The following article is part of coverage from the American Academy of Neurology’s Annual Meeting (AAN 2020). Due to the global COVID-19 pandemic, the Academy made the necessary decision to cancel the meeting originally scheduled for April 25–May 1, 2020, in Toronto. While live events will not proceed as planned, readers can click here catch up on the latest research intended to be presented at the meeting.
Switching from natalizumab to moderate disease modifying therapy (DMT) vs switching to high efficacy therapy (HET) in multiple sclerosis (MS) patients was associated with lower rates of no disease activity and higher risk for disability accumulation by 24 months, according to study results intended to be presented at the annual meeting of the American Academy of Neurology (AAN 2020).
Natalizumab is an effective treatment option for MS and discontinuation of the treatment may trigger rebound disease. However, in light of the possible adverse effects associated with long-term use of natalizumab, other treatment options for MS are important. Because a previous study revealed an increased risk for early disease activity per magnetic resonance imaging (MRI) by 6 months after switching from natalizumab to moderate DMT vs HET, the goal of the current study was to assess the effect of this treatment change at 24 month follow-up.
The study cohort included 556 participants with MS from 2 MS centers who were required to discontinue natalizumab treatment for various reasons, including progressive multifocal leukoencephalopathy risk (54.9%), breakthrough disease (15.3%), and adverse effects (17.3%). Of these, 270 participants (48.6%) were switched to moderate DMT (dimethyl fumarate: 130 participants; fingolimoid: 140 participants) and 130 (23.4%) were switched to HET (ocrelizumab: 106 participants; rituximab: 17 participants; alemtuzumab: 7 participants) were assessed using propensity score weighting.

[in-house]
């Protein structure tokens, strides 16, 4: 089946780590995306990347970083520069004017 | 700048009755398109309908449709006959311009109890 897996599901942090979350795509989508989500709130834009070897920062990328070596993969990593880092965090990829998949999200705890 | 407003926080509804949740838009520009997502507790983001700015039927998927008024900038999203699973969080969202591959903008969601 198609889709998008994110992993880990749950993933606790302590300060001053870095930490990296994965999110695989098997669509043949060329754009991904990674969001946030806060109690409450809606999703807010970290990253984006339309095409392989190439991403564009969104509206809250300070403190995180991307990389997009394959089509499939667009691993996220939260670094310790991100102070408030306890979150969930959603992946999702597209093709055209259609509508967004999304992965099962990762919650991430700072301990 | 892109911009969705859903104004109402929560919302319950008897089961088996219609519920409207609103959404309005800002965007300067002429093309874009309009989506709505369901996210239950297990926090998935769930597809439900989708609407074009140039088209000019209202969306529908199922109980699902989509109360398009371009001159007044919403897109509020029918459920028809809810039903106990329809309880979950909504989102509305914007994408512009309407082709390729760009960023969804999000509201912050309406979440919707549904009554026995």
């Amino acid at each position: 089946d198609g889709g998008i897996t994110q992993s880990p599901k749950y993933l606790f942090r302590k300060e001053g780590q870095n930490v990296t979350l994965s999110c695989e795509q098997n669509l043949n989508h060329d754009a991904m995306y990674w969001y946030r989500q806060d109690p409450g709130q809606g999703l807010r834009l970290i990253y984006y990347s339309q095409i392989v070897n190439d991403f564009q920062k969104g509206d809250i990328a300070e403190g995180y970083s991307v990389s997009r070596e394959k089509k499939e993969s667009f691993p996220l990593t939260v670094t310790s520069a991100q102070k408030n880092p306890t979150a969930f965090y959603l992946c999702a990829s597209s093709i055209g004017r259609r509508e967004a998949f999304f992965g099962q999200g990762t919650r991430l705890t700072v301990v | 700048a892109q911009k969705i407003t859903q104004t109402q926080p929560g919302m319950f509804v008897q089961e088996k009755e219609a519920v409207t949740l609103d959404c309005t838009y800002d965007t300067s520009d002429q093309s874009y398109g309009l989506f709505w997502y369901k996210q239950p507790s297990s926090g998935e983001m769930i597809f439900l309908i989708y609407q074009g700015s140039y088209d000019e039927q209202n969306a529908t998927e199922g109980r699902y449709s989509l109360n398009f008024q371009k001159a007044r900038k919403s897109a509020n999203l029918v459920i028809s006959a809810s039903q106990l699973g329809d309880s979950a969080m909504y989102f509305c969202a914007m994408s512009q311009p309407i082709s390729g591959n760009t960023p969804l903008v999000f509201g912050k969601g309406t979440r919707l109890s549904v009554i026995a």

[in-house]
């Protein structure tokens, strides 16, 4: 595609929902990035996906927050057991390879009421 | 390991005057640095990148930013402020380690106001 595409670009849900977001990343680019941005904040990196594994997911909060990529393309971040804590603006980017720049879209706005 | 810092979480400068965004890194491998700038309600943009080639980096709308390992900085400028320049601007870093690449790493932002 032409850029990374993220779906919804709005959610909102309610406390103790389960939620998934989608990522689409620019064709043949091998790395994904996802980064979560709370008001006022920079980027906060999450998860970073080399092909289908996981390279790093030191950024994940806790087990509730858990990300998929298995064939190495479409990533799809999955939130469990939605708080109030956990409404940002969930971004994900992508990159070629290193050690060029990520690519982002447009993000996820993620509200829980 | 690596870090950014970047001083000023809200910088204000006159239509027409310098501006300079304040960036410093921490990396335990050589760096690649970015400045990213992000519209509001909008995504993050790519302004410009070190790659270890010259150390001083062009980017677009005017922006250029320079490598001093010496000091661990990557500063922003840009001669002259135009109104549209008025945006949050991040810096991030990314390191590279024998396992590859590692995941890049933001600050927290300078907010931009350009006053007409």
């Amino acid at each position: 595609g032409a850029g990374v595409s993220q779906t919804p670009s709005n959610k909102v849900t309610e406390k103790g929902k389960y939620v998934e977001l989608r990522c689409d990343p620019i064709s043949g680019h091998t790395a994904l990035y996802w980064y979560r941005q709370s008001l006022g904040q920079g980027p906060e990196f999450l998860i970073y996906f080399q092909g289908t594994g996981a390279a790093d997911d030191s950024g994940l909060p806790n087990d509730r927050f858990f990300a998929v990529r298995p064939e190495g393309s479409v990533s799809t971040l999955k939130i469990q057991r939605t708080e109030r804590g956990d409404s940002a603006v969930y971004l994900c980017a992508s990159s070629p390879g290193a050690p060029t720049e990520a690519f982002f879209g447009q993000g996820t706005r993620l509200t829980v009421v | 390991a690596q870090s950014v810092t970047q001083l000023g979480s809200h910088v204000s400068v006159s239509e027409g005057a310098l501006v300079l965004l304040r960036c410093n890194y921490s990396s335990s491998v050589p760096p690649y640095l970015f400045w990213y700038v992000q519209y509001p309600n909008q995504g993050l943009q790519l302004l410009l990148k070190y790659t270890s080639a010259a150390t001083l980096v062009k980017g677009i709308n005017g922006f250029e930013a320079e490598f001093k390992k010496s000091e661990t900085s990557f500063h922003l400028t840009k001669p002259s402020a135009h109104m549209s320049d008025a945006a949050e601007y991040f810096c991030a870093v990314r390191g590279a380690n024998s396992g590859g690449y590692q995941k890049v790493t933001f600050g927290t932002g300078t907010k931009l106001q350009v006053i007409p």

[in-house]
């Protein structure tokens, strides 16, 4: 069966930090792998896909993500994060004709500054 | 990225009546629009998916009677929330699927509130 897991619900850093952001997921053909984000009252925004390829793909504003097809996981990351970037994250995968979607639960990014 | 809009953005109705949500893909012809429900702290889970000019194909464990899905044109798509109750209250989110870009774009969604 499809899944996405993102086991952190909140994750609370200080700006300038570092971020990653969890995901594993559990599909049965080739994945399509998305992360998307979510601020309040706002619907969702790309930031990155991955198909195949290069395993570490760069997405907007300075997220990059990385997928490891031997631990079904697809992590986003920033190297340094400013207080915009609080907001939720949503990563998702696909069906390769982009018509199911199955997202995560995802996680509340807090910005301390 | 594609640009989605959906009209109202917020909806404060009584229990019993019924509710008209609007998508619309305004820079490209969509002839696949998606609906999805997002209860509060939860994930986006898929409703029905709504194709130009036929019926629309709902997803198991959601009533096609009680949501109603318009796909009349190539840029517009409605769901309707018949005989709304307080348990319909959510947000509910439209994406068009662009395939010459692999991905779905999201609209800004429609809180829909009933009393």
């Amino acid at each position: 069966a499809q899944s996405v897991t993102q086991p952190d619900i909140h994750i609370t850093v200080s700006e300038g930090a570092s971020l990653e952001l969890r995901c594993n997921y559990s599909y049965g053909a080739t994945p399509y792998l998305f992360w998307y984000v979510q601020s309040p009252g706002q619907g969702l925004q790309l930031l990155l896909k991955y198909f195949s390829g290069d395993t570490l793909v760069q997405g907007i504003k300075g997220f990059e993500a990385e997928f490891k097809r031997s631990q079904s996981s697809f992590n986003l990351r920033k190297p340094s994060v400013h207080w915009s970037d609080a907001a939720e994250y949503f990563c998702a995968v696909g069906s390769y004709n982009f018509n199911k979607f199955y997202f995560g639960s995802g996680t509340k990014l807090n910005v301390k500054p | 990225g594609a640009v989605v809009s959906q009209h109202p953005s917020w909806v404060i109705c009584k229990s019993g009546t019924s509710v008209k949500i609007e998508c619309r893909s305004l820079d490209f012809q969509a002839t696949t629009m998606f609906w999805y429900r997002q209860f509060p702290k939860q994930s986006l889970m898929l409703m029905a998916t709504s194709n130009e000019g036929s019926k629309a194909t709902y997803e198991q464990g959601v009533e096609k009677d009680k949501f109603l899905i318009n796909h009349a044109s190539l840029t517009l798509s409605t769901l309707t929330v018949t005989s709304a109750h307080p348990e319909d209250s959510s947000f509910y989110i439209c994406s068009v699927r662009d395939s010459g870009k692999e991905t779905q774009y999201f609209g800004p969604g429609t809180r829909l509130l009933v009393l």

The study outcomes included the annualized relapse rate and proportions with new T2 and/or gadolinium enhancing lesions, absence of disease activity (a composite measure of no relapses and/or MRI activity), and 20% worsening of the timed 25-foot walk and 9-hole peg test.
While there was no statistically significant difference in annualized relapse rate between moderate DMT and HET (odds ratio [OR], 1.44; 95% CI, 0.69-1.59; P=.334), participants who switched to moderate DMT had higher percentages of new T2 lesions (OR, 2.15; 95% CI, 1.18-3.01; P=.011), new gadolinium enhancing lesions (OR, 1.99; 95% CI, 1.12-2.73; P=.022) and 20% worsening of the timed 25-foot walk (OR, 1.83; 95% CI, 1.06-3.02; P=.043) and 9-hole peg test (OR, 1.81; 95% CI, 1.05-3.56; P=.044). Furthermore, the percentage of patients with absence of disease activity was lower in the group of patients treated with moderate DMT vs HET (OR, 0.41; 95% CI, 0.21-0.71; P=.004).
“[Natalizumab] switchers to [moderate] DMT had lower cumulative probability of no disease activity by 24 months and were at higher risk of disability accumulation,” concluded the researchers.
Hersh CM, Harris H, Conway D, Hua LH. Impact of switching from natalizumab to a moderate versus high efficacy DMT in clinical practice at 24-month follow-up. Intended to be presented at the 2020 annual meeting of the American Academy of Neurology. Abstract S29.008.
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